Evaluation of Computerized Notifications for Laboratory Monitoring of Postliver Transplant Immunosupressive Care

Update item information
Publication Type dissertation
School or College School of Medicine
Department Biomedical Informatics
Author Jacobs, Jason Richard
Title Evaluation of Computerized Notifications for Laboratory Monitoring of Postliver Transplant Immunosupressive Care
Date 2016-05
Description Following liver transplantation, patients require lifelong immunosuppressive care and monitoring to prevent organ rejection, drug toxicity, and death. Traditionally, transplant centers use paper-based processes that are not scalable and can lead to inefficiencies and deficiencies in information management. Clinical decision support (CDS) tools may help to overcome information management challenges, and a system-agnostic approach may help to disseminate these tools nationwide. We sought to inform the development of new transplant information systems by analyzing existing information systems. To meet this overall objective, we administered a survey and found that all liver transplant programs used manual, paper-based processes and nearly all used electronic health record (EHR) systems. Programs also had immunosuppression guidelines with similar logic patterns. Then we analyzed long-term use of a computerized notification system at one transplant center and found that a system designed specifically for the posttransplant workflow can meet long-term information management needs. Next, we assessed the clinical outcomes associated with computerized notifications for laboratory monitoring of immunosuppressive care and found that a system designed specifically for the posttransplant workflow was associated with improved clinical outcomes. Following this, we described workflow processes at two transplant centers and found that a transplant-specific notification system was associated with changes in workflow process iv measures and the satisfaction of performing laboratory monitoring tasks compared to a general EHR notification system. Finally, we administered a questionnaire to coordinators using a transplant-specific notification system and identified the usage of specific data elements in computerized notifications for posttransplant laboratory monitoring. Our findings show that near universal use of EHRs provides an infrastructure for implementing CDS tools, and logic patterns for posttransplant laboratory monitoring can be generalized to other U.S. transplant centers. Transplant-specific computerized notifications may be part of a system of processes that improve the scalability, quality, and satisfaction of patient management by postliver transplant coordinators. However, these systems must be flexible enough to accommodate new immunosuppressants and changing or additional parameters used in computerized logic as clinical practice or needs of the patient population evolve. Proactive notifications sent directly to patients regarding upcoming due dates via patient portals may also improve patient outcomes.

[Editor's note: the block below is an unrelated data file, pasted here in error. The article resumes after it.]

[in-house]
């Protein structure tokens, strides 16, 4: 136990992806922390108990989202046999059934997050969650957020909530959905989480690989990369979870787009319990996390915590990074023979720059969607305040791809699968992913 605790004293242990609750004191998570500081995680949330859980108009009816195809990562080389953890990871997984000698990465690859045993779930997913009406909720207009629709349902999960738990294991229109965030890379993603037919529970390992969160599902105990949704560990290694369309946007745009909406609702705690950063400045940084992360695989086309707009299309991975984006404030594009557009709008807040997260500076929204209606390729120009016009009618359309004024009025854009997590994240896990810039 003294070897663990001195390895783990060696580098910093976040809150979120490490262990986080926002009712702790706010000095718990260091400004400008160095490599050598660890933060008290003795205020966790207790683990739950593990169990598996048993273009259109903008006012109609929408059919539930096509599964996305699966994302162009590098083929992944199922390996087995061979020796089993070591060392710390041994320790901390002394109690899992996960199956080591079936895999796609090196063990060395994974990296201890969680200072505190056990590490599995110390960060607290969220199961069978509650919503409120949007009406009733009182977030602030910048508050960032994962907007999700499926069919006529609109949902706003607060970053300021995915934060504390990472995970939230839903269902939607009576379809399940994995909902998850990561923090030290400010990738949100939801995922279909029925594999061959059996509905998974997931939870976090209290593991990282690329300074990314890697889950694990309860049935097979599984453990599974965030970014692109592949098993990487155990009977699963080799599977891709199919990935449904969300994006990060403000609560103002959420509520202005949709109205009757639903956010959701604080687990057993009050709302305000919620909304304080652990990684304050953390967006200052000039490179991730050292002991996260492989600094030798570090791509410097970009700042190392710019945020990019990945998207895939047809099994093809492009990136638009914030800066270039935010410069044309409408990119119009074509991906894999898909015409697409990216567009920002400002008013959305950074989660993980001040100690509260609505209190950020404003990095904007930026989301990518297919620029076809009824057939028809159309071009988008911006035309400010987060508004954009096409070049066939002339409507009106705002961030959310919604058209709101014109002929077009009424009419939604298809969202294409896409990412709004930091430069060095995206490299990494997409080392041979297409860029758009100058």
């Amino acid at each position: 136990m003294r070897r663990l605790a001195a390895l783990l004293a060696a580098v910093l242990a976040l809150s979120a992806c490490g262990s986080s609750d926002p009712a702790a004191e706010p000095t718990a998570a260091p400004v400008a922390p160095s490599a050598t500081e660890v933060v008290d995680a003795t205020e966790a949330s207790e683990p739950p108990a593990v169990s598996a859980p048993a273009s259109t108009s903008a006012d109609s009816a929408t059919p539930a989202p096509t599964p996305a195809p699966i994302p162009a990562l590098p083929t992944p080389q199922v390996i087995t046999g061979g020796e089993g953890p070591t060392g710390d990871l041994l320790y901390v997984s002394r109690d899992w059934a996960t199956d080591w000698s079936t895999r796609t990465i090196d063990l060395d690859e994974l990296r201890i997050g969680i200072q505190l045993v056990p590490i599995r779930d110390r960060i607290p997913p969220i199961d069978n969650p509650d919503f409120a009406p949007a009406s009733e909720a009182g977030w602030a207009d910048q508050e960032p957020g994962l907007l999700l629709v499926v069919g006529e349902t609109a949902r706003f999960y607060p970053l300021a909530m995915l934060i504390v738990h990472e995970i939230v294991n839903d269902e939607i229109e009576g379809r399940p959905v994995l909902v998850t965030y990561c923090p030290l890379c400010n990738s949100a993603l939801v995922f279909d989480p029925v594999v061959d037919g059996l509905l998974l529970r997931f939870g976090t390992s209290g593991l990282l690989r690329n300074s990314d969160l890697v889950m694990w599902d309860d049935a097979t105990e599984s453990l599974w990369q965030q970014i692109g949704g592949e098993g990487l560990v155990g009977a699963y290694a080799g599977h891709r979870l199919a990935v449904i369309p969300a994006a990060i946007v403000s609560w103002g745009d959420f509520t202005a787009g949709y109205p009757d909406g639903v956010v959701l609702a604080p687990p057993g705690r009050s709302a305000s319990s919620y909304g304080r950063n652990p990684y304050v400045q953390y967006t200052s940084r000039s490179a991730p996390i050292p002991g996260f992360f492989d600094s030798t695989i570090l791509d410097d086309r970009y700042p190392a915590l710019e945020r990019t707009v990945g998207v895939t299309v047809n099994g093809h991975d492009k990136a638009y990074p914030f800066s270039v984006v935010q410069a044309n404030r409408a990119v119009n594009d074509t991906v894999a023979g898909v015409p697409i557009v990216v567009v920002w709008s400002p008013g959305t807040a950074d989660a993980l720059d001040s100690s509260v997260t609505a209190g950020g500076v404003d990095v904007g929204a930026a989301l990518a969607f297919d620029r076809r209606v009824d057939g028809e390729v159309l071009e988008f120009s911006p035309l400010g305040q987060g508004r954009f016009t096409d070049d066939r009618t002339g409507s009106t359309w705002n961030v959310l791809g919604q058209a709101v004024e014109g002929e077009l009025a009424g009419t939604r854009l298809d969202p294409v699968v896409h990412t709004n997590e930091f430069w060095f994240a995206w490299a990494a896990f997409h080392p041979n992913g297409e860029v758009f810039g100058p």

Type Text
Publisher University of Utah
Subject MESH Electronic Health Records; End Stage Liver Disease; Liver Transplantation; Decision Support Systems, Clinical; Graft Survival; Immunosuppressive Agents; Postoperative Care; Guideline Adherence; Immunosuppression; Monitoring, Physiologic; Ambulatory Care; Medical Informatics; Laboratories, Hospital; Workflow; Patient Care Management; Patient Portals; Treatment Outcome; Lost to Follow-Up
Dissertation Institution University of Utah
Dissertation Name Doctor of Philosophy
Language eng
Relation is Version of Digital version of Evaluation of Computerized Notifications for Laboratory Monitoring of Postliver Transplant Immunosupressive Care
Rights Management Copyright © Jason Richard Jacobs 2016
Format Medium application/pdf
Format Extent 3,195,351 bytes
Source Original in Marriott Library Special Collections
ARK ark:/87278/s6518pjw
Setname ir_etd
Date Created 2019-10-08
Date Modified 2020-01-09
ID 1468111
Reference URL https://collections.lib.utah.edu/ark:/87278/s6518pjw
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